Two Friends at Tonsai Beach

By Zoe Ngombane (she/her) | Edited by Janine Samuels (she/her)


They were in the Railay Peninsula on Tonsai Beach, they were sitting on the smooth white sand on bamboo beach mats, looking out at the crystal blue water. The day was like all other days during the dry season, hot and sticky, the air was like an oven and sweat poured from all pores. The week and month didn't matter, they were together at Tonsai Beach. They were both wearing neon coloured bikinis they had bought on the Krabi mainland before getting on a water-tearing boat and heading to the small island.


They had just eaten a fresh shrimp dish at a beachside restaurant full of sunburned foreigners and tanned islanders, fingers dripping with light garlic pepper juice, mouths sucking meat off the shell. Goong Tod Kratiem Prik Thai. She liked the way it sounded, the way the word shaped her lips into a pout, they way it rolled her tongue and pitched her voice in a sweet high note, but she thought it was just alright; she preferred Tom Yum Goong, she preferred her shrimp to swim in broth, she liked the pageantry of slurping a hot spicy soup.


Now, in the early afternoon, they sat on the white sand and looked at the blue water and talked about last night. They had spent last night apart. She had gone off with a rock climber and she had gone off with a girl who worked the hiring stand for beach chairs and umbrellas.

The boy had large, calloused hands with skin peeling slightly on the finger joints and a compact body, hard and powerful. They were in the loft of his wooden holiday-hire hut, he had laid her down on the hard wooden floor on a red and orange sleeping mat, his hand was her pillow. Corded muscles the colour of burnt sugar and just as hot to the touch, wrapped around her body. How strange that the strength of climbing, of holding onto the cliffside, of grabbing onto the jutting bits and hanging on for dear life could be borrowed to the tenderness of holding a woman, of grabbing onto the jutting bits, of hanging on for dear life.


The girl had dark eyes with sparkling whites and a tired but friendly smile. When she looked in the mirror, she also saw a tired but friendly smile. Hair and skin and feminine bodies that mirrored each other, black, brown, soft, scarred. The girl was a very good swimmer and she was too, so they braved the night depths and swam in inky black waters, dresses and shoes and underclothes abandoned on the shore. The feeling of warm water on brown nipples or the salt of the Andaman sea stinging them a little bit, pruning and hardening them. The current lapped between paddling legs, back and forth and back and forth, like a giant tongue against sun kissed limbs, mimicking what their own hands would do later on. They would mimic the sea a lot that night, the way the waves kept coming back to the shore for more and more, the way the tide rose and rose and the way the surf finally crashed and broke on the beach.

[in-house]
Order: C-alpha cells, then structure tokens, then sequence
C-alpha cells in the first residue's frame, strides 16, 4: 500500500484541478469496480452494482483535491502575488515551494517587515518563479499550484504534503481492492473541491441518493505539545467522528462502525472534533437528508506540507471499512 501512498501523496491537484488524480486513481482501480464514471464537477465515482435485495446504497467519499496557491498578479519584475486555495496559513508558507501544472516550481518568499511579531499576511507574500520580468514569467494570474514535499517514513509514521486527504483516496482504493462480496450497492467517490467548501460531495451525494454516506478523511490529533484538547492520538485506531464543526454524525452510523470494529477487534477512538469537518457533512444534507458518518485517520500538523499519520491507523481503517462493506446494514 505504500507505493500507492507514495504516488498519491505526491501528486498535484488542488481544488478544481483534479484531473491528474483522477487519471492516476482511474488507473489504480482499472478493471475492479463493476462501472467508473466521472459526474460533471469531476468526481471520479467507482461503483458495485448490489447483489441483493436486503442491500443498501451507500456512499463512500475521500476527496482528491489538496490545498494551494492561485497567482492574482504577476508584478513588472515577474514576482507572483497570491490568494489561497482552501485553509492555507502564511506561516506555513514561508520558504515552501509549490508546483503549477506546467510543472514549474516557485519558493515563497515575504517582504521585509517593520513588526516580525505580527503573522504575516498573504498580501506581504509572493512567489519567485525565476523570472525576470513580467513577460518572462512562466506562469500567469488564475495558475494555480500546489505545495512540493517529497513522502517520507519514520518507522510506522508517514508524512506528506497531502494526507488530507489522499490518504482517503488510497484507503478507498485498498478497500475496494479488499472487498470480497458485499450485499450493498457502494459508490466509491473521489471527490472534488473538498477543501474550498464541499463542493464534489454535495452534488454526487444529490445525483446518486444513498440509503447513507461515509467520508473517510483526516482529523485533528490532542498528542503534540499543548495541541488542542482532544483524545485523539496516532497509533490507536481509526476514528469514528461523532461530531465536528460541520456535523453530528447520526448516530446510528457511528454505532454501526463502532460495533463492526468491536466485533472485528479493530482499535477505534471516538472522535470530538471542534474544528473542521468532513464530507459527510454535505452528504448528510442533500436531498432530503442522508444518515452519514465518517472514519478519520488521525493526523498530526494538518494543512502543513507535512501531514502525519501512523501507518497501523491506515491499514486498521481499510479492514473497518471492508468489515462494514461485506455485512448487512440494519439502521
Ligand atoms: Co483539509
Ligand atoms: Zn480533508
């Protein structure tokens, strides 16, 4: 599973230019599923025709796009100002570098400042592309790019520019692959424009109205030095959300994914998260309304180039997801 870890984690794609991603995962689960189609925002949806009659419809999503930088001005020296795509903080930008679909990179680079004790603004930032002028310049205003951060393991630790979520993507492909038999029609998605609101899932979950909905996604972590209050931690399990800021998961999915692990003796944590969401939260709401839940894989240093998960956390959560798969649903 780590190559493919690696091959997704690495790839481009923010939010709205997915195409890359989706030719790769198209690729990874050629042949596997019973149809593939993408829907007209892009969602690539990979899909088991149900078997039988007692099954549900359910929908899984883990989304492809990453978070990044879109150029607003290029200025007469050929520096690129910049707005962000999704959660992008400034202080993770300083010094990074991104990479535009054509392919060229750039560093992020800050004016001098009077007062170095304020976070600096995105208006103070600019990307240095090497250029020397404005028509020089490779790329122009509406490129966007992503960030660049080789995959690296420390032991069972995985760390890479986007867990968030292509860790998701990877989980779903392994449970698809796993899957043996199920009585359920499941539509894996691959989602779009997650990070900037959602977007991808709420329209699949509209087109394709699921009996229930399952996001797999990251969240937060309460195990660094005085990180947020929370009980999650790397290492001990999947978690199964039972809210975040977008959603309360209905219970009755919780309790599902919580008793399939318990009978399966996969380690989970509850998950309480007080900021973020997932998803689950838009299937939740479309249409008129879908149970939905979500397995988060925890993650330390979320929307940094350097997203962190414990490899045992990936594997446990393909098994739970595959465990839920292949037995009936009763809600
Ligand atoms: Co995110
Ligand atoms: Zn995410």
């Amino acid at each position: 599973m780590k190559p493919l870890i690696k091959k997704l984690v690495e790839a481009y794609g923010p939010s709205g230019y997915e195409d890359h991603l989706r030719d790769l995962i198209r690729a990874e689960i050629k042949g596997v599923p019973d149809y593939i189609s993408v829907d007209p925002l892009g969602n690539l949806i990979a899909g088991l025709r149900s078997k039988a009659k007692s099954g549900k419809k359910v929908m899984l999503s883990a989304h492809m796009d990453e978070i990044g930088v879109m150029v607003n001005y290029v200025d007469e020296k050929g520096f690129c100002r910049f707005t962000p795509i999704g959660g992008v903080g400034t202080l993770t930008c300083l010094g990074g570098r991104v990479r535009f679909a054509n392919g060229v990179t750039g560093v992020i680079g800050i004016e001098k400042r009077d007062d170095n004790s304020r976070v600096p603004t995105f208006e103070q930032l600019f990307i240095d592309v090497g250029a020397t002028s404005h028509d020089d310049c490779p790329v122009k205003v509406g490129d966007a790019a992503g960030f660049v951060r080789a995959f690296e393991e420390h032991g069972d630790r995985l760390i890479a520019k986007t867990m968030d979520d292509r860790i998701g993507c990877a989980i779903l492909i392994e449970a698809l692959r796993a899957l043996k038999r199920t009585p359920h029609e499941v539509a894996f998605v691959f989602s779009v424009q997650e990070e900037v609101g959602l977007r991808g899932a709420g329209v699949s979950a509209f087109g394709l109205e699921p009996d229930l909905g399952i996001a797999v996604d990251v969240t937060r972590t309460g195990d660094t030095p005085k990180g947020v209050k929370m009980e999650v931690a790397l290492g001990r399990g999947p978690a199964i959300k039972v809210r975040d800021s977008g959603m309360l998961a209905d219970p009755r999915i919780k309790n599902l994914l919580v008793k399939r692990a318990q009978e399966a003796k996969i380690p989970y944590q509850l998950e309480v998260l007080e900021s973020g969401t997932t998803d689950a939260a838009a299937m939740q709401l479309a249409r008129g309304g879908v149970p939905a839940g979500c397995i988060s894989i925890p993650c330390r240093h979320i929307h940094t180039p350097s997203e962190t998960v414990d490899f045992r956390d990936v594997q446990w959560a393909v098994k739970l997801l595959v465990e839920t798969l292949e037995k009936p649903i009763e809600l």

She spent the night in the arms of a boy who was a rock climber and she spent the night with the girl who worked the stall in her arms. In the morning they went back to their cabin, showered under the sky and went to eat Goong Tod Kratiem Prik Thai where she liked the way it sounded and she said she preferred Tom Yum Goong.


They talked about how they spent their nights, wonderful nights in wonderful arms, then they finished their food and walked hand in hand to the beach. A young couple was floating some metres out, heads bobbing above water, faces leaning into a kiss.


“I missed you,” she said.


“Crazy, I missed you too,” she said.


They had had a good time apart the last night, but now, in the afternoon, they sat together on the white sand and looked out at the blue water. The small see-through waves licked at their toes, their neon coloured bikinis damp on their bodies, hands held on top of wet ground. They looked at each other and smiled. This was the best part, she rested her head on her shoulder, every part they spent together was the best part. Fresh seafood, beautiful strangers and a number of orgasms later and none of it mattered that much now, they were together at Tonsai Beach.

 

Zoe Ngombane (she/her) is an English graduate from the University of Pretoria. She is a teacher by day and a writer by night, and an avid reader the rest of the time. Zoe currently lives on the wild coast of South Africa with the ocean as her closest companion.